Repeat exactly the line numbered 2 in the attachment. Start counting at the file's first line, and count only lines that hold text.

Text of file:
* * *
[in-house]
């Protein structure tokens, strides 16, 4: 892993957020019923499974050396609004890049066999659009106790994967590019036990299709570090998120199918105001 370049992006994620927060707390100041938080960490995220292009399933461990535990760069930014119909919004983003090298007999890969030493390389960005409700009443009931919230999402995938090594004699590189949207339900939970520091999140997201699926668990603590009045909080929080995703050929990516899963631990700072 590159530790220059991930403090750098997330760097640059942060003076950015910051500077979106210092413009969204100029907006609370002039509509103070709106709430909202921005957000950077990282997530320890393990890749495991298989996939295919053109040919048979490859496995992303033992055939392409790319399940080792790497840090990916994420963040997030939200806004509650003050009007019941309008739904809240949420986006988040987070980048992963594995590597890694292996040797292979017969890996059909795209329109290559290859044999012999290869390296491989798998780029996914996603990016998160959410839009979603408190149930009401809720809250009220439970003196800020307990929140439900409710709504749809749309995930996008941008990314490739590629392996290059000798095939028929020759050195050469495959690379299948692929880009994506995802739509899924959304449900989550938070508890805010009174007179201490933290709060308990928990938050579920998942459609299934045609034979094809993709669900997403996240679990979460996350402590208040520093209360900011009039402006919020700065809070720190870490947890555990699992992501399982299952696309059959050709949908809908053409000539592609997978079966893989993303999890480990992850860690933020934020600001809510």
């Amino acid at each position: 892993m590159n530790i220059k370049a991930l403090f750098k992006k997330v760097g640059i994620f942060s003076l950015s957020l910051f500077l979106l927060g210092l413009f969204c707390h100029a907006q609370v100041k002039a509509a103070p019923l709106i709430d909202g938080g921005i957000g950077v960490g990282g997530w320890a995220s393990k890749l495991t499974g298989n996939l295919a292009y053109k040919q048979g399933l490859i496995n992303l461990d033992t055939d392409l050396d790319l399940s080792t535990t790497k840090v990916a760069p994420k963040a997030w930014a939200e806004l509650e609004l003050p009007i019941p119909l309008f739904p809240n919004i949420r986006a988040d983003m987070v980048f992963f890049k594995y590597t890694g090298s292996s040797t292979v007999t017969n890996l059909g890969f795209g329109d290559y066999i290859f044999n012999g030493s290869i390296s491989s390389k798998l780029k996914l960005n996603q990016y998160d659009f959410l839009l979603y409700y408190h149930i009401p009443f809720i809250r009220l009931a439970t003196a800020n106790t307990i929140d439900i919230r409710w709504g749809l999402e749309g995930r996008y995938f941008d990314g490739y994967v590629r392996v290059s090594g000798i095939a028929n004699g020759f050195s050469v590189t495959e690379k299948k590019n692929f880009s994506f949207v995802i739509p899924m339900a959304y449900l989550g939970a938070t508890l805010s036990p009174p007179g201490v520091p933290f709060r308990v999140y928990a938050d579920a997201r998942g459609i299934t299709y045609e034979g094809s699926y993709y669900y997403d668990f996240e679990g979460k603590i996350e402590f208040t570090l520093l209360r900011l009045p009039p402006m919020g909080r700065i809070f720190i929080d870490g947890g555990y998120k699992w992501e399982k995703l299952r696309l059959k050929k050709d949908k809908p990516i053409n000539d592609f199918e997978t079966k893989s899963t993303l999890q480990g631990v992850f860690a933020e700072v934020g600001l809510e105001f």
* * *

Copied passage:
């Protein structure tokens, strides 16, 4: 892993957020019923499974050396609004890049066999659009106790994967590019036990299709570090998120199918105001 370049992006994620927060707390100041938080960490995220292009399933461990535990760069930014119909919004983003090298007999890969030493390389960005409700009443009931919230999402995938090594004699590189949207339900939970520091999140997201699926668990603590009045909080929080995703050929990516899963631990700072 590159530790220059991930403090750098997330760097640059942060003076950015910051500077979106210092413009969204100029907006609370002039509509103070709106709430909202921005957000950077990282997530320890393990890749495991298989996939295919053109040919048979490859496995992303033992055939392409790319399940080792790497840090990916994420963040997030939200806004509650003050009007019941309008739904809240949420986006988040987070980048992963594995590597890694292996040797292979017969890996059909795209329109290559290859044999012999290869390296491989798998780029996914996603990016998160959410839009979603408190149930009401809720809250009220439970003196800020307990929140439900409710709504749809749309995930996008941008990314490739590629392996290059000798095939028929020759050195050469495959690379299948692929880009994506995802739509899924959304449900989550938070508890805010009174007179201490933290709060308990928990938050579920998942459609299934045609034979094809993709669900997403996240679990979460996350402590208040520093209360900011009039402006919020700065809070720190870490947890555990699992992501399982299952696309059959050709949908809908053409000539592609997978079966893989993303999890480990992850860690933020934020600001809510």